Being justified freely by his grace through the redemption that is in Christ Jesus: Whom God hath set forth to be a propitiation through faith in his blood, to declare his righteousness for the remission of sins that are past, through the forbearance of God; To declare, I say, at this time his righteousness: that he might be just, and the justifier of him which believeth in Jesus (Romans 3:34-26).

If God be for us, who can be against us?  He that spared not his own Son, but delivered him up for us all, how shall he not with him also freely give us all things?  (Romans 8:32).

The unbelieving world hated Jesus Christ without a cause and the same persecution will be true of you and me if we stand for the truth.  People continue to reject the Lord today, so we Believers are to bear that lingering  hatred of Christ Jesus which still remains.   In doing so, we then experience, to a limited degree, what He experienced to the glory of God.  This is how we fellowship with his sufferings.

I determine all of these things in verse 3:-9-10 to be the results of “justification.”  Paul suffered the loss of all things, and counted them as dung, in order that he may gain Christ.  Gaining Christ means receiving his righteousness, knowing him, knowing the power of his resurrection, knowing the fellowship of his sufferings, and being made conformable to his death all to the glory of God the Father.

(To be continued)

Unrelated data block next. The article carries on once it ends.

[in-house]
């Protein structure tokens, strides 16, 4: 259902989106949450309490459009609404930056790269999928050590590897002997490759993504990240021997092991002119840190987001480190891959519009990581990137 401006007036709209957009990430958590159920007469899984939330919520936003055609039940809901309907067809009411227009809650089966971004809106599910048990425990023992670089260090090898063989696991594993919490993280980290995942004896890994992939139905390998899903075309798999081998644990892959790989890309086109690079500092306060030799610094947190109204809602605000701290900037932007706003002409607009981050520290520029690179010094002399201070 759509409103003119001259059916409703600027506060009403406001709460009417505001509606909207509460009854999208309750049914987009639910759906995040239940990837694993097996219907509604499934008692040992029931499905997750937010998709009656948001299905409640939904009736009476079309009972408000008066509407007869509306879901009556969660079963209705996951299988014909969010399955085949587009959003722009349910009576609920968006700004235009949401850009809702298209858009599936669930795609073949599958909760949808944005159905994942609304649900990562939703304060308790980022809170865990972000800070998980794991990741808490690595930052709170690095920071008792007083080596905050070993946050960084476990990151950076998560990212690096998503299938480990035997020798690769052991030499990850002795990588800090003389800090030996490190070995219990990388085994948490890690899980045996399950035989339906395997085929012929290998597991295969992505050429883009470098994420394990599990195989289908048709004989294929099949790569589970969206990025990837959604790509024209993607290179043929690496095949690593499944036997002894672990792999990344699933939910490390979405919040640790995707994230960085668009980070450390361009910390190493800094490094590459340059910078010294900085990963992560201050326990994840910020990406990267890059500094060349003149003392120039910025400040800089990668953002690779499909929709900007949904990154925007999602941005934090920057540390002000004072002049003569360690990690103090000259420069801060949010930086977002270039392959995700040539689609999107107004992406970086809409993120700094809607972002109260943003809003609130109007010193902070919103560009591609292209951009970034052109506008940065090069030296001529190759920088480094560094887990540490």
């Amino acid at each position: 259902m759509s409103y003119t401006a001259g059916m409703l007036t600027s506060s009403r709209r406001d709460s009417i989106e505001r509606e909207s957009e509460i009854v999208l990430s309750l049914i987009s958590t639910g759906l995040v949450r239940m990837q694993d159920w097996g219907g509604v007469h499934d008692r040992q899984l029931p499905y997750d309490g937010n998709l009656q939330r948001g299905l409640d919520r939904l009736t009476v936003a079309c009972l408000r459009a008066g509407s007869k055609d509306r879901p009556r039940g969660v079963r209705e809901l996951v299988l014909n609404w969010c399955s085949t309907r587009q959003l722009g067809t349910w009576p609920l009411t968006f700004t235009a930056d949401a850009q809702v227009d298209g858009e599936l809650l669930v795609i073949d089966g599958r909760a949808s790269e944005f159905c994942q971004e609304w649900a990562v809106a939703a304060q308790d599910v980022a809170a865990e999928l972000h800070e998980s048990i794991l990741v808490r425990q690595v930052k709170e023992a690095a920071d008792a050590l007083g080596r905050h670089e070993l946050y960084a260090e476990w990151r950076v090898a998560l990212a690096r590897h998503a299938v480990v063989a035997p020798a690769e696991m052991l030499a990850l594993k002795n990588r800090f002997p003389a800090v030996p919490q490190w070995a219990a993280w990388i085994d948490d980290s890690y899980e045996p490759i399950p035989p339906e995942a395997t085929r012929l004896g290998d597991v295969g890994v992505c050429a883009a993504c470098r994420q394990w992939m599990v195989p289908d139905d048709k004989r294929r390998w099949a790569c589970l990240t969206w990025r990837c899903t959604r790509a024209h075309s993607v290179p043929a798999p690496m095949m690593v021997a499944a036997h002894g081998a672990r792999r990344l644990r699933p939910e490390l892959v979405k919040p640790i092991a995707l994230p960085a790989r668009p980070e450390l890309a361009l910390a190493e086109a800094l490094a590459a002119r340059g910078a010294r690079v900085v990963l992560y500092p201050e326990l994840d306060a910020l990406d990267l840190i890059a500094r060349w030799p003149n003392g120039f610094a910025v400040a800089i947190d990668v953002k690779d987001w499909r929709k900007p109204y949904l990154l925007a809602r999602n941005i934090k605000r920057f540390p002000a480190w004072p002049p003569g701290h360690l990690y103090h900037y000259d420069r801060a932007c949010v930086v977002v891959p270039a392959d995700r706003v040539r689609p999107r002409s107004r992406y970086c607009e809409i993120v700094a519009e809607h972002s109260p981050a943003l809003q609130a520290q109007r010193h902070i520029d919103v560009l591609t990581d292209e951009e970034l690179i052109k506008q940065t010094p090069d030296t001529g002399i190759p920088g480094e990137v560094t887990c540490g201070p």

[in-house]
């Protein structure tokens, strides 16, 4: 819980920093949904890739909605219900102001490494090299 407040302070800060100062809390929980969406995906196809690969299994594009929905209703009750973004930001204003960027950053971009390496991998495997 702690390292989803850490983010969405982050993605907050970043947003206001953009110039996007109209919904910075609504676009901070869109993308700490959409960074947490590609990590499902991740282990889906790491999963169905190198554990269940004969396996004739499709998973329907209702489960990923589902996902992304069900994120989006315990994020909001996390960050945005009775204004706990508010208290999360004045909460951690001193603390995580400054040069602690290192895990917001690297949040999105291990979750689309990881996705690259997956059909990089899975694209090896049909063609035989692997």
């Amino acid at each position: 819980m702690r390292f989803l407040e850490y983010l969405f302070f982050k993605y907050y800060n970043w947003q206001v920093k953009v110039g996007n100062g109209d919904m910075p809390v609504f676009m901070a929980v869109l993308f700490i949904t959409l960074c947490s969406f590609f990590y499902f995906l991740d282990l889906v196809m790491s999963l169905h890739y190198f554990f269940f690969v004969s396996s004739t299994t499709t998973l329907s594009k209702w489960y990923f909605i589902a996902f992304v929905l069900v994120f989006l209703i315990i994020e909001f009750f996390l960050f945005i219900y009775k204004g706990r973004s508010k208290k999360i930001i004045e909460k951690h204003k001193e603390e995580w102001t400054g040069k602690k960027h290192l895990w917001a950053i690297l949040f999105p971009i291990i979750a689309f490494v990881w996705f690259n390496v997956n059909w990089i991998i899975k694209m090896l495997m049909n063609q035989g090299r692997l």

© Copyright 2011
GJ Heitzman’s Ministry
All Rights Reserved













 







  














Tuesday, August 6, 2019

Philippians 3:7-9 (L 28)


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For this is good and acceptable in the sight of God our Saviour; Who will have all men (and women) to be saved, and to come unto the knowledge of the truth (1 Timothy 2:3-4).



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Greetings, one and all, I stop short of saying, “I’m back full-time.”  Please know personal issues remain unresolved.  My desire to serve the Body of Christ has not changed just the ability to perform on a regular basis. 



The next Bible lesson in line was already in the can, so to speak, it just needed some editing before I published it.  I don’t know if I can produce Bible lessons weekly, as before.  I will try to keep them coming on a regular basis.  Please check the website for future lessons.  I will update y’all re: my progress from time to time. 



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Let’s review the previous lesson before we begin: 

Though I might also have confidence in the flesh.  If any other man thinketh that he hath whereof he might trust in the flesh, I more” (3:-4).

Why did Paul offer this challenge to the church in Philippi?  

#1 the Pharisees (Judaizers) were attacking Paul’s apostleship and his gospel of grace.

#2 these religious Jews didn’t deny Christ Jesus died and rose again.  They were teaching more needed to be done for your salvation then just believing He died for the sins of all, was buried, and resurrected on the third day.  They said to be “right with God” one must obey the Law, which included the rite of circumcision.  

In response to this false teaching, Paul recalled his former life (before his conversion) to drive a verbal stake through the heart of their religious beliefs.   Why?  Because the Lord Jesus Christ applied this principle to His finished work (John 19:28-30):

And you, being dead in your sins and the uncircumcision of your flesh, hath he quickened (made alive) together with him, having forgiven you all trespasses; Blotting out the handwriting of ordinances that was against us, which was contrary to us, and took it out of the way, nailing it to his cross; (Colossians 2:13-14).